The exploration of conflict potential and solution strategies within the framework of the described focal points and case studies enables far-reaching statements to be made about the boundaries of the Slavic world in the early and high Middle Ages, which, when further abstracted at a later stage, can be considered for their generalisation potential.


[1] K. Schlögel, Im Raume lesen wir die Zeit. Über Zivilisationsgeschichte und Geopolitik (Frankfurt/Main 32009).
[2] P. Bauduin, Histoire des Vikings. Des invasions à la diaspora (Paris 2019).
[3] Л. С. Клейн, Спор о Варягах (Санкт-Петербург 2009).
[4] P. Bauduin/A. Musin (eds.), Vers l’Orient et vers l’Occident. Regards croisés sur les dynamiques et les transferts culturels des Vikings à la Rous ancienne (Caen 2014).
[5] S. Brink/N. Price, The Viking World (London, New York 2008).
[6] T. Noonan, Why the Vikings came first to Russia. Jahrbücher für Geschichte Osteuropas NF 34 (3), 1986, 321–348.
[7] S. Sindbæk, Networks and Nodal Points. The Emergence of towns in early Viking Scandinavia. Antiquity 81, 2007, 119-132.
[8] J. Henning, A.T. Ruttkay (eds.), Frühmittelalterlicher Burgenbau in Mittel- und Osteuropa (Bonn 1998).
[9] J. Henning (ed.), Europa im 10. Jahrhundert. Archäologie einer Aufbruchszeit (Mainz 2002).
[10] W. Rohrer, Wikinger oder Slawen? Die ethnische Interpretation frühpiastischer Bestattungen mit Waffenbeigabe in der deutschen und polnischen Archäologie. Studien zur Ostmitteleuropaforschung 26 (Marburg 2012).
[11] E. Nosov, Das Novgoroder Land: Das nördliche Ilmenseegebiet und das Volchov-Gebiet. In: N. Makarov (ed.), Die Rus' im 9.-10. Jahrhundert. Ein archäologisches Panorama (Hamburg Neumünster 2017) 101–129.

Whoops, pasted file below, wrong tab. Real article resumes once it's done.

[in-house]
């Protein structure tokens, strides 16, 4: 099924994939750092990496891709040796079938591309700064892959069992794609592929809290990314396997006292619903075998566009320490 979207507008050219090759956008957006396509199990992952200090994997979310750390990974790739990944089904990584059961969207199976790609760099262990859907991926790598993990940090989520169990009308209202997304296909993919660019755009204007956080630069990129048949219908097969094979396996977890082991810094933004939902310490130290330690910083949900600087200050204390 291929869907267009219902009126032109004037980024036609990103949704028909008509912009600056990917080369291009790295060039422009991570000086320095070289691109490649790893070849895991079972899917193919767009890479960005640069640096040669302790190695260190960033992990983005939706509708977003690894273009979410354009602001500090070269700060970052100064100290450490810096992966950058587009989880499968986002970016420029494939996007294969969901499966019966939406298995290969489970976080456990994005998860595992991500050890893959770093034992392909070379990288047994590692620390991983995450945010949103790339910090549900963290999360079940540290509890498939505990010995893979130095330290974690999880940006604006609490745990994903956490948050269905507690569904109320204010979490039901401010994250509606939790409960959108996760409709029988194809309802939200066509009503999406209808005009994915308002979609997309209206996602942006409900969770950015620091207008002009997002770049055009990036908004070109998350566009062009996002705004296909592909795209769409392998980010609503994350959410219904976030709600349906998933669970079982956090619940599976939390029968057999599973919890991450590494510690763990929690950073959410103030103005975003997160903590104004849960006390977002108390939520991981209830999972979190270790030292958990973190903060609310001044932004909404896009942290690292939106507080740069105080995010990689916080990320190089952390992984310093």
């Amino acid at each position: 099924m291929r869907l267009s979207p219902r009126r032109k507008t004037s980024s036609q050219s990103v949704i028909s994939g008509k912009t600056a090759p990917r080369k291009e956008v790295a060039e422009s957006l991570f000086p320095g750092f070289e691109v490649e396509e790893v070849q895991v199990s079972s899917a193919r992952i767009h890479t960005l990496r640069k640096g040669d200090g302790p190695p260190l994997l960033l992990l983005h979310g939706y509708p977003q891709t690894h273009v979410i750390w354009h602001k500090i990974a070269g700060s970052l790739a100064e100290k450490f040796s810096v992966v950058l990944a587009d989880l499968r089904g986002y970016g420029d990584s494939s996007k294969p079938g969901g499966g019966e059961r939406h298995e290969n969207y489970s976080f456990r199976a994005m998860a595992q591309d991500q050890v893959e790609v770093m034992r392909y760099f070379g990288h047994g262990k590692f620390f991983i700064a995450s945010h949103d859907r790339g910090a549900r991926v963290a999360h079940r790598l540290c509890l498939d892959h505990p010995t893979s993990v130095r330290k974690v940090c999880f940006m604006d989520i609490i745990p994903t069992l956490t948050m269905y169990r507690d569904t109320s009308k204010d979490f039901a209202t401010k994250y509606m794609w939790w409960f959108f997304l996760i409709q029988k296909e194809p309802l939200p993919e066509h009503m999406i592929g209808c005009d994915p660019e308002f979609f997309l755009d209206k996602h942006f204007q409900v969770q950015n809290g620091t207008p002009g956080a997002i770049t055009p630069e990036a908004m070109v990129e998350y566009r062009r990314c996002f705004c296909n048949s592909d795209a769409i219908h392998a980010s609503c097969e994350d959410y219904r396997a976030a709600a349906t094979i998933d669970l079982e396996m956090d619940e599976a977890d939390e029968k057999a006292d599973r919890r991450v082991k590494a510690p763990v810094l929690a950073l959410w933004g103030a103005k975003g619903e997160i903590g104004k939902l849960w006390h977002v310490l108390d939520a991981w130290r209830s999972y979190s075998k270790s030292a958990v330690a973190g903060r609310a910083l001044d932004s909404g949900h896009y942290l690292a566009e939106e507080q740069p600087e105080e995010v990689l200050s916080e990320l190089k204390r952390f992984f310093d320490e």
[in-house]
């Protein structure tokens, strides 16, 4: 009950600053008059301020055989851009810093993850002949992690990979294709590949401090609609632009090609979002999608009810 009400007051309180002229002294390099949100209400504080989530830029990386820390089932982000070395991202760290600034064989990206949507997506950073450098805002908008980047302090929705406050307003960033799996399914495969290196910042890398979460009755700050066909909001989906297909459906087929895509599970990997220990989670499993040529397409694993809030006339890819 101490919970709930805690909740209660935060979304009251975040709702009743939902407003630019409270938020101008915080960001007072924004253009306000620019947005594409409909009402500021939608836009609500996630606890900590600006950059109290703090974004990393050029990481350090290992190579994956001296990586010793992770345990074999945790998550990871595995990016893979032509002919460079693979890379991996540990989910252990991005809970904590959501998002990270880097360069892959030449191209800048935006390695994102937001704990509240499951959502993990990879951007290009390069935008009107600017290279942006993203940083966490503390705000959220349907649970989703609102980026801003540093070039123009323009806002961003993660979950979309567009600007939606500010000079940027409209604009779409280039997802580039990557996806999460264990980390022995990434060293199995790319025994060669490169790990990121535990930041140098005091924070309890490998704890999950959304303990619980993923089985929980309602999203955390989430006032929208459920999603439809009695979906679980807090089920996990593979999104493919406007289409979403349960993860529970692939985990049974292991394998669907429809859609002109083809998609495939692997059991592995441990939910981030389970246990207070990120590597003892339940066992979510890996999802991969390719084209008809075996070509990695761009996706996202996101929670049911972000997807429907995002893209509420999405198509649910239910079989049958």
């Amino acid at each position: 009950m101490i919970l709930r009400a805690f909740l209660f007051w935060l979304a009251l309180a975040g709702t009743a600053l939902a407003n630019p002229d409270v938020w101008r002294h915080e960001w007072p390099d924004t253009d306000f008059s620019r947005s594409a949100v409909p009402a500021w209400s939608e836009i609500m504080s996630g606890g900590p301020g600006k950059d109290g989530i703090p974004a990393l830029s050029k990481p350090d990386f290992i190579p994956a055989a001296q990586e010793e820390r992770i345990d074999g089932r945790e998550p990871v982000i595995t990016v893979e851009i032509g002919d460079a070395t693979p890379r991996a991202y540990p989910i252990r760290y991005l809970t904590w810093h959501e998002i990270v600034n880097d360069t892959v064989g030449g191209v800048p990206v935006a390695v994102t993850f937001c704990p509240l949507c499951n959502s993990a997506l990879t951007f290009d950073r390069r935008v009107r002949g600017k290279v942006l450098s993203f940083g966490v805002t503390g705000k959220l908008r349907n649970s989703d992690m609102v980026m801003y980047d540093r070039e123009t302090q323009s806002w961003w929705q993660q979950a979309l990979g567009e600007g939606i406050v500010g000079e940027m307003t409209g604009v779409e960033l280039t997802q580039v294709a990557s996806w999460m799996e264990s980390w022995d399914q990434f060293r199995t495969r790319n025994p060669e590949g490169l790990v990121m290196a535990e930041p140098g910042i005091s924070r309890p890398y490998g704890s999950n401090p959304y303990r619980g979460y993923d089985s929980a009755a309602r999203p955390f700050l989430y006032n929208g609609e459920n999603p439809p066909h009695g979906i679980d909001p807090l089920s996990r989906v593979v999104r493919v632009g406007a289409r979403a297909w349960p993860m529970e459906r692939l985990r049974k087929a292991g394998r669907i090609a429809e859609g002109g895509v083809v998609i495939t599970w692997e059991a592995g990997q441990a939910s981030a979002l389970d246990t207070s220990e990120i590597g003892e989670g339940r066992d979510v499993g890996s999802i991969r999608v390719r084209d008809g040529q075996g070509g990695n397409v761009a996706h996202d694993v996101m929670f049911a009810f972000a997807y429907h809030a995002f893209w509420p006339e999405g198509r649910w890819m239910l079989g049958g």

[12] M. Müller-Wille u. a. (eds.), Novgorod. Das mittelalterliche Zentrum und sein Umland im Norden Rußlands (Neumünster 2001).
[13] Е. Н. Носов, Волховский водный путь и поселения конца I тысячелетия н. э., КСИА 164, 1981.
[14] V. Ģinters, Daugmales pilskalna 1936. Gada izrakumi. Senatne un Māksla 4, 1936, 87–195.
[15] J. Graudonis, Nocietinātās apmetnes Daugavas lejtecē (Rīga 1989).
[16] C. von Carnap-Bornheim u. a. (eds.), Lettlands viele Völker. Archäologie der Eisenzeit von Christi Geburt bis zum Jahr 1200 (Zossen 2008).
[17] F. Biermann/G. Mangelsdorf (eds.), Die bäuerliche Ostsiedlung des Mittelalters in Nordostdeutschland. Untersuchungen zum Landesausbau des 12. bis 14. Jahrhunderts im ländlichen Raum. Greifswalder Mitteilungen. Beiträge zur Ur- und Frühgeschichte und Mittelalterarchäologie 7 (Frankfurt/Main 2005).
[18] W. Jürries (ed.), Rundlinge und Slawen. Beiträge zur Rundlingsforschung. Schriftenreihe des Heimatkundlichen Arbeitskreises Lüchow-Dannenberg 16 (Lüchow 2004).
[19] M. Hardt/H. K. Schulze, Altmark und Wendland als deutsch-slawische Kontaktzone. In: R. Schmidt (ed.), Wendland und Altmark in historischer und sprachwissenschaftlicher Sicht (Lüneburg 1992) 1–44.
[20] C. Ehlers, Die Integration Sachsens in das fränkische Reich (751–1024). Veröffentlichungen des Max-Planck-Instituts für Geschichte 231 (Göttingen 2007).


Project by Jens Schneeweiß

Jens Schneeweiss
Fig. 2: “The call of the Varangians” (1909) (Wikipedia Commons). The arrival of the legendary Rurik and his brothers Sineus and Truvor in Ladoga, as described in the Russian Primary Chronicle, seen by the Russian painter Viktor Vasnetsov (1848-1926) in the early 20th century.

Jens Schneeweiss
Fig. 3: The reconstructed early modern fortress of Staraya Ladoga at the mouth of the Ladozhka into the Volkhov river (photo: J. Schneeweiß).

Jens Schneeweiss
Fig. 4: The circular village („Rundling“) Mammoißel in the Hanover Wendland (Lower Saxony) in an aerial photograph from 1997 (Wendland-Archiv, ID: 40744).

Jens Schneeweiss
Fig. 5: Interpreted magnetogramme of the deserted village site of Schwendel near Clenze (graphic: A. Bartrow).

Jens Schneeweiss
Fig. 6: Test excavations in the partially deserted Rundling-village of Granstedt near Lüchow (photo: J. Schneeweiß).

Jens Schneeweiss
Fig. 7: Remains of constructions on a deserted farmstead in the Rundling-village of Granstedt near Lüchow (photo: J. Schneeweiß).